Tuesday, October 30, 2012

The Twin Cities Transit Center and High Speed Rail

Coordination between local and state public agencies would be an efficient and cost effective way to build a true multi-modal Twin Cities Transit Center.

A park in Murrieta. The Riverside Transit Agency has secured the funding for a proposed world-class transit center in the Temecula and Murrieta region. What makes this facility set apart from other transit centers? According to public officials, the Twin Cities Transit Center is envisioned to be a multi-modal transportation hub serving local bus routes, express bus services, potential bus rapid transit, and possible Metrolink rail extensions associated with the near term implementation of the Perris Valley Line.

It is evident that the Temecula Valley is not getting a full scale Grand Central Terminal just yet, at least not initially. To compare, the $9.1 million Twin Cities Transit Center will likely mimic the Montclair TransCenter or Pomona TransCenter; both cater to local routes, express lines, Silver Streak BRT and Metrolink trains. In contrast, Anaheim's massive intermodal transit center facility with its eye-catching architecture cost $184 million.

The transit center will without question benefit the riding public. However, The Transit Coalition has long been wondering how future high-speed rail service will fit into this transit center and has advocated for project coordination between this facility and the California High Speed Rail Authority's proposed Murrieta train station. The result would be a centralized first-rate multi-modal facility for the region. Such cooperation for a combined project has not happened and planning for two separate transit centers spaced less than two miles apart continue.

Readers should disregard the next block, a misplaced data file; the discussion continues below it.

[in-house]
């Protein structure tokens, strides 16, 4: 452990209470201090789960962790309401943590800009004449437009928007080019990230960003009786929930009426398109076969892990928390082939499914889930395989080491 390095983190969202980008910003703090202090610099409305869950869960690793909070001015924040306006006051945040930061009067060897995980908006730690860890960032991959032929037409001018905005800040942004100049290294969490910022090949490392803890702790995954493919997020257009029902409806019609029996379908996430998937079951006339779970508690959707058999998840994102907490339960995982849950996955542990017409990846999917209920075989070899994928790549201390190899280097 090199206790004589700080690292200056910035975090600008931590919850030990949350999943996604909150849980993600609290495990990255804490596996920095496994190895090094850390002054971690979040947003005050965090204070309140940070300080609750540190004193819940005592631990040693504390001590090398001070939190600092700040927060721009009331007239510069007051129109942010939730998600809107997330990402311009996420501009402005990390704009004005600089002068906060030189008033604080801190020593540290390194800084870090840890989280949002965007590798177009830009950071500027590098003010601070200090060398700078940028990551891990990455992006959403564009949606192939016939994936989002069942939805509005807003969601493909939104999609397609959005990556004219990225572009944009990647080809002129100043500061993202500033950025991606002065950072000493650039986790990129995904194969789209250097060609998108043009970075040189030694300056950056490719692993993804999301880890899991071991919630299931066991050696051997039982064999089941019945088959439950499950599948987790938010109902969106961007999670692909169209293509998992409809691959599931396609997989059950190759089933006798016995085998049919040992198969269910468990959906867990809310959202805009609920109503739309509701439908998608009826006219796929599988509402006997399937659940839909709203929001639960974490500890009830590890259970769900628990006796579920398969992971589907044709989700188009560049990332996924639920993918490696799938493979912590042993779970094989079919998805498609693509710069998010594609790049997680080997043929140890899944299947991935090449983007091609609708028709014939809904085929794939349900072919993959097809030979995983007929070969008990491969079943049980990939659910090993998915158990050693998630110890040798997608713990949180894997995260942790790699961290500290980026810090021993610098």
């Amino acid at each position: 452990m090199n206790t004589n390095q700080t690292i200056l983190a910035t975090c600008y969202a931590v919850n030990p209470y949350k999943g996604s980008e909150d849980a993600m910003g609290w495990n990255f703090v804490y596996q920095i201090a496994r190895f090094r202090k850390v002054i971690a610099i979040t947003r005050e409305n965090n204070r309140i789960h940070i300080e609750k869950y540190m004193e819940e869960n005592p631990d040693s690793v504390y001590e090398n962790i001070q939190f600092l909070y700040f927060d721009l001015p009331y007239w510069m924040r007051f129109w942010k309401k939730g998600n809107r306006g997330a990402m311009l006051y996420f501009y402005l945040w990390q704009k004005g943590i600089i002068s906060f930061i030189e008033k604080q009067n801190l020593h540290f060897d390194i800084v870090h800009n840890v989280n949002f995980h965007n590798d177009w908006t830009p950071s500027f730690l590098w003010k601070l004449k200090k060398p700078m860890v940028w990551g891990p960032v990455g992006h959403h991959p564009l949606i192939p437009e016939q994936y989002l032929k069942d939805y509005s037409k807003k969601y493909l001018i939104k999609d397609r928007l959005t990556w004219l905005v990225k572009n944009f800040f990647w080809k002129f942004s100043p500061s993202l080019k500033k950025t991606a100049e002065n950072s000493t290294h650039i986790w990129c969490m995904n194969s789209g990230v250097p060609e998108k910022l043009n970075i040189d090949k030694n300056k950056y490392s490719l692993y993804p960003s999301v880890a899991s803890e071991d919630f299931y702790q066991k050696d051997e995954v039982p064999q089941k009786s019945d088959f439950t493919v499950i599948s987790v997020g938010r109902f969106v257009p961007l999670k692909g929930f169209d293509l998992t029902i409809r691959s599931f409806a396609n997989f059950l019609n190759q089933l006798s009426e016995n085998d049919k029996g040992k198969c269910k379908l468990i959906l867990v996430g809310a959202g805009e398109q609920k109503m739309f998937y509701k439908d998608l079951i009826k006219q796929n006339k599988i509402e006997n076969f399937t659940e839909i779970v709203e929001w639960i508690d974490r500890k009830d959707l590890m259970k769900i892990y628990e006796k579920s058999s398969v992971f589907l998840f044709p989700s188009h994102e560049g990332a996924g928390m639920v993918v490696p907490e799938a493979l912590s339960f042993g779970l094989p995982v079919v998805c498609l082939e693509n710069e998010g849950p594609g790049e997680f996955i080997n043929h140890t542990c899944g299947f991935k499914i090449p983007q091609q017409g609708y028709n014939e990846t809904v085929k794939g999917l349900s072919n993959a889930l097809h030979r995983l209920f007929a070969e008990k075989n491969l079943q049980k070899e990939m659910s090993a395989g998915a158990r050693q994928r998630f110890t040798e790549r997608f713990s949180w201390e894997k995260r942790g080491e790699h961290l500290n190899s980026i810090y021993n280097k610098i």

Another questionable expense of the RTA Twin Cities Transit Center is the reported $364,000 price tag for scouting a suitable location along Jefferson Avenue. To be fair, existing studies never included future rail extensions and making the transit center Metrolink and high-speed rail compatible is essential for long term planning. The site feasibility study may also address the separate train station plans by CHSRA in Murrieta, but this six-figure public expense may have fared better if the research was combined with another study, such as the Highway 395 Corridor Study or Jefferson Avenue Study Area. Officials need to ensure precious public transportation dollars are making it to the streets and are not being wasted with too many studies.

Nevertheless, the Twin Cities Transit Center remains promising for the future of mass transit in the Temecula and Murrieta region. Existing bus riders will benefit. Demand for a high-speed inland rail link through this region north to Los Angeles and south to San Diego will continue to grow. Project coordination between local and state public agencies would be an efficient and cost effective way to build a true multi-modal Twin Cities Transit Center.